Creating Equal Access for the Deaf & Hard of Hearing

deaf-asl-access-at-conferenceSure staff meetings can be less than thrilling, but imagine you are sitting in a conference room where everyone is speaking a foreign language. For nearly an hour, your brain works overtime to discern even the most mundane aspects of conversation. Or perhaps you are in a class lecture, where the only material you understand is the supplementary PowerPoint: how terribly dull!

deaf-equal-access-in-the-officeWith millions of deaf/HoH individuals living and working in the United States, all-inclusive events are finally becoming a societal standard. As someone who understands diversity and supports the use of deaf language, you’re more than happy to provide equal access in your establishment. But as a hearing individual, maybe you’re just not sure where to start.

lydia-callis-mayor-bloomberg-sandyAs discussed in my previous blog, supplying a quality interpreter at your event is not only considerate, it is crucial to providing equal access. Most deaf individuals gather information best through deaf communication, including ASL. Although pamphlets and slideshows can be great; your deaf employee, student, or patron is really going to miss out on the full experience without an ASL interpreter available. To create equal access, any event open to the public should have an interpreter. Period. Private events should be clear on all promotional materials that an interpreter is available upon request. Be sure to let your potential deaf patrons know beforehand that they are completely welcome, and will be happily accommodated!

closed-captioning-for-deaf-hard-of-hearingDeafness is not limited to special events, so providing access in the public sphere would be a logical next step toward equality. Captioning services ought to be provided everywhere, including busses, airplanes, and subways. No excuses! Deaf people are not disabled, they do the same things hearing people do, and it is important to remember that anywhere instructions or warnings are required. On a more personal level, take a moment to think about the deaf patients sitting in your waiting room, or hospital bed. Is there closed captioning on the TV? What about your deaf bar patrons, have you captioned the football game for them? As a movie theatre manager, have you thought about regularly offering captioned opening-day screenings of the latest films? Yes, as individual acts these may seem small, but it’s these little considerations that go a long way toward creating an atmosphere of equality!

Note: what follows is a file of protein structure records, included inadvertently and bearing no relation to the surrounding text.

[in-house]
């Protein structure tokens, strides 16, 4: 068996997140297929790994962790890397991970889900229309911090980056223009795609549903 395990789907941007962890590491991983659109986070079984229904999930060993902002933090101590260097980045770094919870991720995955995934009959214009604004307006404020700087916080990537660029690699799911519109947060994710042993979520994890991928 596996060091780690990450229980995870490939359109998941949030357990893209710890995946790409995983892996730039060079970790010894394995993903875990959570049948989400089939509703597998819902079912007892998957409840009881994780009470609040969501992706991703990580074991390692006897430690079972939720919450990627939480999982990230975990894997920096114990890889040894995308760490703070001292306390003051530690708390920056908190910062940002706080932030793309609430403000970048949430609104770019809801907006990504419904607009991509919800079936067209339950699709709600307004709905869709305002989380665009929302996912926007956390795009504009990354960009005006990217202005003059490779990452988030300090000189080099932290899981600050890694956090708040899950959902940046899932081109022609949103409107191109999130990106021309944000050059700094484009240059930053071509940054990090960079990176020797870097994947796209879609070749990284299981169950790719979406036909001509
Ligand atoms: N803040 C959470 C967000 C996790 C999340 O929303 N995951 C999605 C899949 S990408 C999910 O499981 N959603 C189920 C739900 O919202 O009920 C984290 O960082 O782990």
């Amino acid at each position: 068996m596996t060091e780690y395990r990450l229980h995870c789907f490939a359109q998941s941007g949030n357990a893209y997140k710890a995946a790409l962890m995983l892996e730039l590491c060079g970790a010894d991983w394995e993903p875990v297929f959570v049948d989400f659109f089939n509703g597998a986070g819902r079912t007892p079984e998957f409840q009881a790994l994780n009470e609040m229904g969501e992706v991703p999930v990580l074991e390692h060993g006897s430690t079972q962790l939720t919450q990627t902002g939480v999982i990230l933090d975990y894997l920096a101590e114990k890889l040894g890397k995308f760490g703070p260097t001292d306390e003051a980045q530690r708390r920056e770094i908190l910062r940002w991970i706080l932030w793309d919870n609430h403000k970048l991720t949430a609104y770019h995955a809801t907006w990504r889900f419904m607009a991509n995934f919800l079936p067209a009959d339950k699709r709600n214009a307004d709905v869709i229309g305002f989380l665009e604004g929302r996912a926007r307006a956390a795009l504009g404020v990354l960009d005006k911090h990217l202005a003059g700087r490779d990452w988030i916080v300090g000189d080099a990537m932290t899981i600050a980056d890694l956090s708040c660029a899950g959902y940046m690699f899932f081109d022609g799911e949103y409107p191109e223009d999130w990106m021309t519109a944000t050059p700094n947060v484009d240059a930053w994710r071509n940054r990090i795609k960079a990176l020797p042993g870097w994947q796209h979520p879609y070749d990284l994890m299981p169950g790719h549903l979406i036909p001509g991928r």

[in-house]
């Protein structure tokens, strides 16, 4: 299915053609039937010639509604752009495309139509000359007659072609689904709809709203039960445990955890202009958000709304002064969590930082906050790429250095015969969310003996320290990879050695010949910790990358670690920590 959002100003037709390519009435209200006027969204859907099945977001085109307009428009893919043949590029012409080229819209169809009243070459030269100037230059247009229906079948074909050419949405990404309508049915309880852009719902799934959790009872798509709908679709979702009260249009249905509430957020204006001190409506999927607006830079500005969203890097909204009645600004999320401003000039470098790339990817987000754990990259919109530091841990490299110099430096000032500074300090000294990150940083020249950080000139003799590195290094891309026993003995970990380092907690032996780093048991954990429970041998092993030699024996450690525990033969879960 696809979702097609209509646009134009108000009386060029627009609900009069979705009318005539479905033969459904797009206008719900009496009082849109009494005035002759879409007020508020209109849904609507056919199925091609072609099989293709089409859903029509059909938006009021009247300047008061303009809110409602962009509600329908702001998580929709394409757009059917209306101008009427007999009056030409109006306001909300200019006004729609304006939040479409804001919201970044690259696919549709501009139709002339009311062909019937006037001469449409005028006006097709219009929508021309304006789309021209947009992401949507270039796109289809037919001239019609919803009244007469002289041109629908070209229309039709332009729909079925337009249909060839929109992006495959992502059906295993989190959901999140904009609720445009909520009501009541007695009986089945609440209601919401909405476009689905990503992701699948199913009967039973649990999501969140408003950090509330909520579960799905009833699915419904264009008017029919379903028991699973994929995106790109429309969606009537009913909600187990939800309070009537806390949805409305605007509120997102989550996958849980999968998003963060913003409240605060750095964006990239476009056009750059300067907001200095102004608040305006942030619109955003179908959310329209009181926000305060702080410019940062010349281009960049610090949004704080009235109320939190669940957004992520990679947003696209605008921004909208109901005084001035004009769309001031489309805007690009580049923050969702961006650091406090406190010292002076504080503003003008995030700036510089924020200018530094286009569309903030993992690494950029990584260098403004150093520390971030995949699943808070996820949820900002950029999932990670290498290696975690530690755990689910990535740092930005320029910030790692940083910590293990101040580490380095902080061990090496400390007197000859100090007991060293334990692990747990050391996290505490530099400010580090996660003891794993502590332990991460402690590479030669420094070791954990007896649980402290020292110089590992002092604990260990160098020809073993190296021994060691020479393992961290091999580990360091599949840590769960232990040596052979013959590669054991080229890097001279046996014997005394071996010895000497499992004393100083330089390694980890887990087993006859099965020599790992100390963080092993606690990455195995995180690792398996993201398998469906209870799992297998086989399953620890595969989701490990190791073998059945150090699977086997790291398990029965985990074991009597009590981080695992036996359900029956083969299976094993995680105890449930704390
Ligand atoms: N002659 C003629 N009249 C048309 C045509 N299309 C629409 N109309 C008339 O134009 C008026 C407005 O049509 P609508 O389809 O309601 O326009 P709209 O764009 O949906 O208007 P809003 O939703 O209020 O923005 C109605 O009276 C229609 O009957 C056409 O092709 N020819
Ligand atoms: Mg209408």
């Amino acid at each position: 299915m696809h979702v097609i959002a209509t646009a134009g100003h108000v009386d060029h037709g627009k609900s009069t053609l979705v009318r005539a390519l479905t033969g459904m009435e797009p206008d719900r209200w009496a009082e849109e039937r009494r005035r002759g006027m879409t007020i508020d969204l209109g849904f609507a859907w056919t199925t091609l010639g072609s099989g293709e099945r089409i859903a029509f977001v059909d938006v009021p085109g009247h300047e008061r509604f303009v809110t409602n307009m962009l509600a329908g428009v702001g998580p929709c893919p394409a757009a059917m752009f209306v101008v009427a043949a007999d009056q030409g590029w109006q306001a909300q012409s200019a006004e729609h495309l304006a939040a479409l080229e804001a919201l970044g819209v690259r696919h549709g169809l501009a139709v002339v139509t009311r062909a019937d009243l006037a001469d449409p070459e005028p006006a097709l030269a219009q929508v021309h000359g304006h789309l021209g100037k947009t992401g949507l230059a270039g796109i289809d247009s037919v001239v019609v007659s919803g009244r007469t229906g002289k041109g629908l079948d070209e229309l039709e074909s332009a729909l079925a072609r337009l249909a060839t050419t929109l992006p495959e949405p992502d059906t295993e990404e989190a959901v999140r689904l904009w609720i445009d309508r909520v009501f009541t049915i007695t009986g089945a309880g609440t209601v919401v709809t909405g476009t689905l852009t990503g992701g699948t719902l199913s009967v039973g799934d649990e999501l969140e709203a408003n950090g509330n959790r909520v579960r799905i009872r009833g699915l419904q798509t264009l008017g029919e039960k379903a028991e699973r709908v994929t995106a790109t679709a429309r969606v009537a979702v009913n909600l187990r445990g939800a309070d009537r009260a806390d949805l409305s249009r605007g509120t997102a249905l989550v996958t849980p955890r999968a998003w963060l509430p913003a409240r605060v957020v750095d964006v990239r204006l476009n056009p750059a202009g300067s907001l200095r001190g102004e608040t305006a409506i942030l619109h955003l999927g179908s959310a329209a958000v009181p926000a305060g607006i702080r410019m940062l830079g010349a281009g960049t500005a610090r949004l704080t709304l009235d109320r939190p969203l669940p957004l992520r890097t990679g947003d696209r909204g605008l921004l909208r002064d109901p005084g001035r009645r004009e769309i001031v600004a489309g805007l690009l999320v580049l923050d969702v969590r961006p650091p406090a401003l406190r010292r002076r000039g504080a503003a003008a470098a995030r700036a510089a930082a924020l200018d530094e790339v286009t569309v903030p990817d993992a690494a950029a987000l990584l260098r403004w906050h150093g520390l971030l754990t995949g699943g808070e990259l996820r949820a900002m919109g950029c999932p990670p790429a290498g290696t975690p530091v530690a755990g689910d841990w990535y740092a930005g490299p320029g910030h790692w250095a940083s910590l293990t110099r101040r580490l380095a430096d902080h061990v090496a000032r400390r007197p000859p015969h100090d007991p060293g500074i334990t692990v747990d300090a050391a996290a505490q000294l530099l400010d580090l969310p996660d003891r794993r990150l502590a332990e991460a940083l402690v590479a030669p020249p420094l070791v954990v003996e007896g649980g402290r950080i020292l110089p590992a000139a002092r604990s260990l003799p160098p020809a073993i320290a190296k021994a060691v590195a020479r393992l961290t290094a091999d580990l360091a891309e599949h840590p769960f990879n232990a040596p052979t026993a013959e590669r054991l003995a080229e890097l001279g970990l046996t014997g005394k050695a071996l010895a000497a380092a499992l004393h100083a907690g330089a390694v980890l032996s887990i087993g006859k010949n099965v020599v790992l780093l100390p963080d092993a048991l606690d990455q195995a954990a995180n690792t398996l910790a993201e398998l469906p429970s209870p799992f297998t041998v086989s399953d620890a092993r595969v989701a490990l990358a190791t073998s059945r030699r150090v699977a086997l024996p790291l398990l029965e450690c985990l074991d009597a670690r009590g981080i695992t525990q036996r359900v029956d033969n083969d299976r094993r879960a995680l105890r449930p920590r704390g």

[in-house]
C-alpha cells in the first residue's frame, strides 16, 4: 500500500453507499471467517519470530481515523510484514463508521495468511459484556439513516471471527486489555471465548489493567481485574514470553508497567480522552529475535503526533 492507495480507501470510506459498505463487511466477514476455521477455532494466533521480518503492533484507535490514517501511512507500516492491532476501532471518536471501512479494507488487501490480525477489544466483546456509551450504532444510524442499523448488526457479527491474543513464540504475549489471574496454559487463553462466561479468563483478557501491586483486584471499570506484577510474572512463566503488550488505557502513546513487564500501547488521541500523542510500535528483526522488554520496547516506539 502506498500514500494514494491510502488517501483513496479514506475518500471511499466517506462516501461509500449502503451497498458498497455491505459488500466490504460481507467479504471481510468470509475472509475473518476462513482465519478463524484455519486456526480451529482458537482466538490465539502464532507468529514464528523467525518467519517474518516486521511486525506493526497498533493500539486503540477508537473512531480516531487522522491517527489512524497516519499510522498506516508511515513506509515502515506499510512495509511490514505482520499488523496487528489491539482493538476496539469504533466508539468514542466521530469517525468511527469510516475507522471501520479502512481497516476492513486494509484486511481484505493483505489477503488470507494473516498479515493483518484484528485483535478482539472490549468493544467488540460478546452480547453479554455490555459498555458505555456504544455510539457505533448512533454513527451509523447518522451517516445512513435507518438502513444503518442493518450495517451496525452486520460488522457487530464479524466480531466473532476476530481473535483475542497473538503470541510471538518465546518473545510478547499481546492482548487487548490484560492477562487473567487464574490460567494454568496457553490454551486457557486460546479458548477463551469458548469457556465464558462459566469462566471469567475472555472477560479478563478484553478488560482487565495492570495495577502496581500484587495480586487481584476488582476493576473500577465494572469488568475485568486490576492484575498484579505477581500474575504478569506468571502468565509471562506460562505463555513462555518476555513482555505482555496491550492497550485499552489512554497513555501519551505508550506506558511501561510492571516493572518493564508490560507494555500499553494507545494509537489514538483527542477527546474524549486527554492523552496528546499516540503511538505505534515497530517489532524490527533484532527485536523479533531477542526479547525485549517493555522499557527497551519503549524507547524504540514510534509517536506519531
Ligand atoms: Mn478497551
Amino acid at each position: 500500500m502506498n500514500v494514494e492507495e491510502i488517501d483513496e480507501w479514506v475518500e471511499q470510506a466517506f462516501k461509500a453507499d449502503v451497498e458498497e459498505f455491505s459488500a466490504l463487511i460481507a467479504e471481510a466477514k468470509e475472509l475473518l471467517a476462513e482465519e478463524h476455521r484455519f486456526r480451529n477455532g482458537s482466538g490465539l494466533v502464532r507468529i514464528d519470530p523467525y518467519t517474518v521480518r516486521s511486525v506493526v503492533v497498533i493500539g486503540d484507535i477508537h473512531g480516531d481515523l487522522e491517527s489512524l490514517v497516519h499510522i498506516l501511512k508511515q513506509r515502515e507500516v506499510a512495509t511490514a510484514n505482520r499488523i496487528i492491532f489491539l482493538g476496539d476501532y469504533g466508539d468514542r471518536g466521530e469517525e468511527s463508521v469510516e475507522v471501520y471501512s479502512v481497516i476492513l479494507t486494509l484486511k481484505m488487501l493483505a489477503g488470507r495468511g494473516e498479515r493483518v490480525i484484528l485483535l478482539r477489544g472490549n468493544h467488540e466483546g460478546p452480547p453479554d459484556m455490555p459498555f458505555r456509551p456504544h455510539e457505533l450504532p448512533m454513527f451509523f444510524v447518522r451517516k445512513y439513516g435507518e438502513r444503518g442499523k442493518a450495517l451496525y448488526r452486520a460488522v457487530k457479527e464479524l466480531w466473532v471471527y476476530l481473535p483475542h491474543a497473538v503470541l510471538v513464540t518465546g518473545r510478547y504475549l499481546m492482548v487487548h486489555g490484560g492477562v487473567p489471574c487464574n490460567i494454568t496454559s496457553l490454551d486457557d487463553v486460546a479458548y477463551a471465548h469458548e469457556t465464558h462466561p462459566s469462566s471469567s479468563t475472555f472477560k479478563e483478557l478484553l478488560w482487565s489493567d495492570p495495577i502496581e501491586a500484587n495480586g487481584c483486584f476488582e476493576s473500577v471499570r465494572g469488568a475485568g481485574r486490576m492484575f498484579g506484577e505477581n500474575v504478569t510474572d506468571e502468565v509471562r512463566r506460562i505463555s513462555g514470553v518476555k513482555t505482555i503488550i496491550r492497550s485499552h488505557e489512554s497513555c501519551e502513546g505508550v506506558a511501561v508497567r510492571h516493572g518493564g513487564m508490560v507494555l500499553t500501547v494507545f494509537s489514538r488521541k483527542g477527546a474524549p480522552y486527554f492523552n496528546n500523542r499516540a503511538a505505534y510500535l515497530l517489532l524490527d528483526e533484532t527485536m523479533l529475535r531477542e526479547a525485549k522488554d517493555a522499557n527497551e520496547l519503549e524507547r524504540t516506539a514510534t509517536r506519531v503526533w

video-relay-englishIn a professional environment, creating equal access means ensuring your deaf employees can perform the same tasks as their hearing counterparts, and that deaf clients can easily contact your company. Of course, e-mail and instant messaging have become standard, which works well for simple deaf-to-hearing communication. But for dialogues, discussion, or debates, usinsg simple text communication isn’t always efficient. The telephone was a revolutionary device for hearing individuals, and video relay has helped Deaf/HoH people make use this common communication method. Video relay companies, such as the deaf-owned Convo and ZVRS, are utilizing modern technologies to provide video interpreting services on a number of platforms. This allows for a more fluent phone conversation between deaf and hearing individuals, even within the same office. When everyone feels comfortable communicating, everybody wins!

If you find yourself frequently interacting with Deaf individuals, it’s a great idea to learn some basic ASL. I offer one on one ASL training in the greater NYC area, and video lessons via Skype. I am also available for ASL interpreting services, so please do not hesitate to contact me for a consultation!

3 Responses to Creating Equal Access for the Deaf & Hard of Hearing

  1. Hey! I could have sworn I’ve been to this blog before but after browsing through some of the post I realized it’s new to me.
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